Jump to content
Sign in to follow this  
Guest Guest

Token coins now an integral part of your collection

Recommended Posts

Guest Guest

There has been an interesting development world wide in the acceptance of token coins in mainstream numismatics. In Australia, where I now reside, some token coins attract higher prices than most imperial coinage of that time.


Time is the key. To me token coins issued after 1932 have little or no value. It was in 1932 that token coins were outlawed and our money went off the gold standard.


If one looks at the richness of early South African coins (pre-1923) you see a vast growing interest in these early tokens - many issued because of a severe shortage of circulating coinage. It has taken a while for South Africa to catch up with regions like Australia, the USA and the UK. In effect the regional token coins in South Africa were the forerunner of the ZAR and Union coins. There is no region that is so rich in trade/currency tokens as that of East Griqualand - a perfect catalyst of remoteness and an ostracised community (led by the Griqua) who understood the basic concept of the value of money after their interaction with the Voortrekkers at Philippolis.


When I hold a set one Strachan I hold a symbol of South Africa’s first indigenous circulating coinage. When I hold a Durban Club 6d I can see Rhodes and Churchill sitting around the club’s bar (at different times) in Durban using these coins to play pool or get a beer. When I hold a Bechuanaland Border Police coin I reflect on those extraordinary days of Cecil Rhodes and the move into what later became Rhodesia.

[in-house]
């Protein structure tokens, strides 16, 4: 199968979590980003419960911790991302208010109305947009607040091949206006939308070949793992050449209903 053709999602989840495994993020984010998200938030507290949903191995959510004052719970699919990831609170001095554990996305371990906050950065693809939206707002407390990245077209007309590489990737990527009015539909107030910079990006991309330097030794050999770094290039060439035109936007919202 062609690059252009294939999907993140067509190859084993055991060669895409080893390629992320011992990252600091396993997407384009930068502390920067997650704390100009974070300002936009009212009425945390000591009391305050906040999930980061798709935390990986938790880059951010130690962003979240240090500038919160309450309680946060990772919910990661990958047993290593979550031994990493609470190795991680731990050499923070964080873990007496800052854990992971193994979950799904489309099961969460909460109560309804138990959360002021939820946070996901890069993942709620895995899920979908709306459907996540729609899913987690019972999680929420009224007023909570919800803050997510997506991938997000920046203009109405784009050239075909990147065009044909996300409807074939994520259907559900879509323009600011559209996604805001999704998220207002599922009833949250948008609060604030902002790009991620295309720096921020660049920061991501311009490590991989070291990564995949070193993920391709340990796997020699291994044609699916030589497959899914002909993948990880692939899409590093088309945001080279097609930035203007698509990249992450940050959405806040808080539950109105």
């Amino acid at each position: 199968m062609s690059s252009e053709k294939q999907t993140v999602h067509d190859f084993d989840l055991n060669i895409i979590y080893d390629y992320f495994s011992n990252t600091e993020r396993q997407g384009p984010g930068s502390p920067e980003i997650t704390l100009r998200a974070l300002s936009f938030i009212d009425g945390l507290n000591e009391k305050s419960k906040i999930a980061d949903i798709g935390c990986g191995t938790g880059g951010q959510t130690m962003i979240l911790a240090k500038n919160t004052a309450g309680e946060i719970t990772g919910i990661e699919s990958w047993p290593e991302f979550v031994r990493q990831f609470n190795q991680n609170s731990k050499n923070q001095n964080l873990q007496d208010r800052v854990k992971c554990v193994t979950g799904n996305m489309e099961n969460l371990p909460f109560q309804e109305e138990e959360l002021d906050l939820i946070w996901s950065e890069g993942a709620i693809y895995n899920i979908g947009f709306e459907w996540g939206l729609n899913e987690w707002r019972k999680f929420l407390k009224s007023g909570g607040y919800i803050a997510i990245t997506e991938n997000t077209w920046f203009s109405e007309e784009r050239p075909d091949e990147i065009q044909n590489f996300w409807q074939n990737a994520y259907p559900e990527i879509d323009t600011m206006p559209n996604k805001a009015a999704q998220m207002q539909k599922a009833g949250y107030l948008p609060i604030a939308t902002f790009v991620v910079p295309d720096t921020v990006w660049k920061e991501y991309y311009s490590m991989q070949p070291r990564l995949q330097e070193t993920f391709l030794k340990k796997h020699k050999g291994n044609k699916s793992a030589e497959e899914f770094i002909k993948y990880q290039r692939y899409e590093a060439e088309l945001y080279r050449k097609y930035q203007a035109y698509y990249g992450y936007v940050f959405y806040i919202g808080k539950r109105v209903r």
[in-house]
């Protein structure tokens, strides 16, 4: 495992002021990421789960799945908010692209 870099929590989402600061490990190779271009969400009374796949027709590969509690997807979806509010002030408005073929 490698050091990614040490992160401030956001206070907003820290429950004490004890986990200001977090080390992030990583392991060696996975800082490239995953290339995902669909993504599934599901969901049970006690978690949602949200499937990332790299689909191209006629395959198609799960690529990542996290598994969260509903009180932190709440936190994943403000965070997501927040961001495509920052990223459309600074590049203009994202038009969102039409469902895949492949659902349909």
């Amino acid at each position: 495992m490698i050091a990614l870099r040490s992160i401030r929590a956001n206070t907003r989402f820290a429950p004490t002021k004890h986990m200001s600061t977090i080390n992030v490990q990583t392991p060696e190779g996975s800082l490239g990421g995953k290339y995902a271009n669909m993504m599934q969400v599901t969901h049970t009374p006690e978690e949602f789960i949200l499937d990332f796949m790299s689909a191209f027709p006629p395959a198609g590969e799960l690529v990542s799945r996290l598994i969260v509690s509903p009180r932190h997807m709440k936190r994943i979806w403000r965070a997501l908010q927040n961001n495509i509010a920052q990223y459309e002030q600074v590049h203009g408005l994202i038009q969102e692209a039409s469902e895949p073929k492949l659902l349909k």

It is this specific historical nature of the token coins that, like a Mafeking siege note, gives them a special place in numismatics.


What is often overlooked is Nelson Mandela’s Griqua origins and roots. Madiba’s parents had Griqua blood (one has only to look at his high cheek bones and hear his own recorded confirmation of his Griqua roots to understand how the “rainbow nation” has minimized this important part of history).


Madiba’s parents lived in a village in the East Griqualand region and there is no doubt in my mind that trade token coins would have been an important part of their daily trade. These trade coins did not discriminate like the expensive Burgerspond - they were a community coinage.


It is this richness and yet to be explored history that adds so much to the once marginalized coins that are now increasingly sought after by serious coin collectors.


Kind regards


Scott Balson

Share this post

Link to post
Share on other sites

Create an account or sign in to comment

You need to be a member in order to leave a comment

Create an account

Sign up for a new account in our community. It's easy!

Register a new account

Sign in

Already have an account? Sign in here.

Sign In Now
Sign in to follow this  

  • Create New...